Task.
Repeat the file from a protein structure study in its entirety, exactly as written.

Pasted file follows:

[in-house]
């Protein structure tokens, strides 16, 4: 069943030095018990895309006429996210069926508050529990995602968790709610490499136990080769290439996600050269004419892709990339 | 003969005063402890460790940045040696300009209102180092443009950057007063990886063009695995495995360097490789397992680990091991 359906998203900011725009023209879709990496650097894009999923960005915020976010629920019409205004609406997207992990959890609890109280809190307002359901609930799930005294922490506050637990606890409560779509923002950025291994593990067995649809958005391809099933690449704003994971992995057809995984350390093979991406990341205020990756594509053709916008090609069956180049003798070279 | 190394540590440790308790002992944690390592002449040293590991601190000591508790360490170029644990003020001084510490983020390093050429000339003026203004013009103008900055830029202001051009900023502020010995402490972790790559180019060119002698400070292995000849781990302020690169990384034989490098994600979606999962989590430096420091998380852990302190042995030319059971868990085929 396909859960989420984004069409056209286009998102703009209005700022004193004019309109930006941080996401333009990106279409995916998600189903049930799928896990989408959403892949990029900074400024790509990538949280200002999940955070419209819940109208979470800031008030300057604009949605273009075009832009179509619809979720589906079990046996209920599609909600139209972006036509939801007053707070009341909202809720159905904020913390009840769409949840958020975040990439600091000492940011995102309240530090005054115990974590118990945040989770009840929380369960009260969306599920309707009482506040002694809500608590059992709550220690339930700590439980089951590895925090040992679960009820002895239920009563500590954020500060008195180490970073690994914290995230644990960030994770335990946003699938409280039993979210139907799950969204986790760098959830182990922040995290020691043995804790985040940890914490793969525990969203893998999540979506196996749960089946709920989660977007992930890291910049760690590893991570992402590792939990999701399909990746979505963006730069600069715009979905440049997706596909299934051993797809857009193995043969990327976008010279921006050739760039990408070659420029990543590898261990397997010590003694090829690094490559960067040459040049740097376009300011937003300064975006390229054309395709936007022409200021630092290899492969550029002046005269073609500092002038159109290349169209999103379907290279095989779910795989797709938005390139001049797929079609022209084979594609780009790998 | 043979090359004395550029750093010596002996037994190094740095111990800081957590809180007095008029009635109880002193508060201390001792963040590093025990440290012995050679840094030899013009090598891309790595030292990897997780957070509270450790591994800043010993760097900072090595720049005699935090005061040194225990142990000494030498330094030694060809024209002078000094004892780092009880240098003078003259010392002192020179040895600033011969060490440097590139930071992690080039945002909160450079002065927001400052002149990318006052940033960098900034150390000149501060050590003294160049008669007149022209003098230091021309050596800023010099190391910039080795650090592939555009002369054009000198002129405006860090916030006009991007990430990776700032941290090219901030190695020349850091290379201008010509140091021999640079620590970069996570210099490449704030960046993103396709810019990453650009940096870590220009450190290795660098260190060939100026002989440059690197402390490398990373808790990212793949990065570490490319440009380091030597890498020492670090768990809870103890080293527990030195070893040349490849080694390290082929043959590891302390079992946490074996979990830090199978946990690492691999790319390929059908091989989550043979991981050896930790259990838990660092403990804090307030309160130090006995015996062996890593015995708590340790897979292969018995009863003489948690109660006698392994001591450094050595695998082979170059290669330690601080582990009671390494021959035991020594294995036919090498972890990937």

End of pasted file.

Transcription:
[in-house]
């Protein structure tokens, strides 16, 4: 069943030095018990895309006429996210069926508050529990995602968790709610490499136990080769290439996600050269004419892709990339 | 003969005063402890460790940045040696300009209102180092443009950057007063990886063009695995495995360097490789397992680990091991 359906998203900011725009023209879709990496650097894009999923960005915020976010629920019409205004609406997207992990959890609890109280809190307002359901609930799930005294922490506050637990606890409560779509923002950025291994593990067995649809958005391809099933690449704003994971992995057809995984350390093979991406990341205020990756594509053709916008090609069956180049003798070279 | 190394540590440790308790002992944690390592002449040293590991601190000591508790360490170029644990003020001084510490983020390093050429000339003026203004013009103008900055830029202001051009900023502020010995402490972790790559180019060119002698400070292995000849781990302020690169990384034989490098994600979606999962989590430096420091998380852990302190042995030319059971868990085929 396909859960989420984004069409056209286009998102703009209005700022004193004019309109930006941080996401333009990106279409995916998600189903049930799928896990989408959403892949990029900074400024790509990538949280200002999940955070419209819940109208979470800031008030300057604009949605273009075009832009179509619809979720589906079990046996209920599609909600139209972006036509939801007053707070009341909202809720159905904020913390009840769409949840958020975040990439600091000492940011995102309240530090005054115990974590118990945040989770009840929380369960009260969306599920309707009482506040002694809500608590059992709550220690339930700590439980089951590895925090040992679960009820002895239920009563500590954020500060008195180490970073690994914290995230644990960030994770335990946003699938409280039993979210139907799950969204986790760098959830182990922040995290020691043995804790985040940890914490793969525990969203893998999540979506196996749960089946709920989660977007992930890291910049760690590893991570992402590792939990999701399909990746979505963006730069600069715009979905440049997706596909299934051993797809857009193995043969990327976008010279921006050739760039990408070659420029990543590898261990397997010590003694090829690094490559960067040459040049740097376009300011937003300064975006390229054309395709936007022409200021630092290899492969550029002046005269073609500092002038159109290349169209999103379907290279095989779910795989797709938005390139001049797929079609022209084979594609780009790998 | 043979090359004395550029750093010596002996037994190094740095111990800081957590809180007095008029009635109880002193508060201390001792963040590093025990440290012995050679840094030899013009090598891309790595030292990897997780957070509270450790591994800043010993760097900072090595720049005699935090005061040194225990142990000494030498330094030694060809024209002078000094004892780092009880240098003078003259010392002192020179040895600033011969060490440097590139930071992690080039945002909160450079002065927001400052002149990318006052940033960098900034150390000149501060050590003294160049008669007149022209003098230091021309050596800023010099190391910039080795650090592939555009002369054009000198002129405006860090916030006009991007990430990776700032941290090219901030190695020349850091290379201008010509140091021999640079620590970069996570210099490449704030960046993103396709810019990453650009940096870590220009450190290795660098260190060939100026002989440059690197402390490398990373808790990212793949990065570490490319440009380091030597890498020492670090768990809870103890080293527990030195070893040349490849080694390290082929043959590891302390079992946490074996979990830090199978946990690492691999790319390929059908091989989550043979991981050896930790259990838990660092403990804090307030309160130090006995015996062996890593015995708590340790897979292969018995009863003489948690109660006698392994001591450094050595695998082979170059290669330690601080582990009671390494021959035991020594294995036919090498972890990937």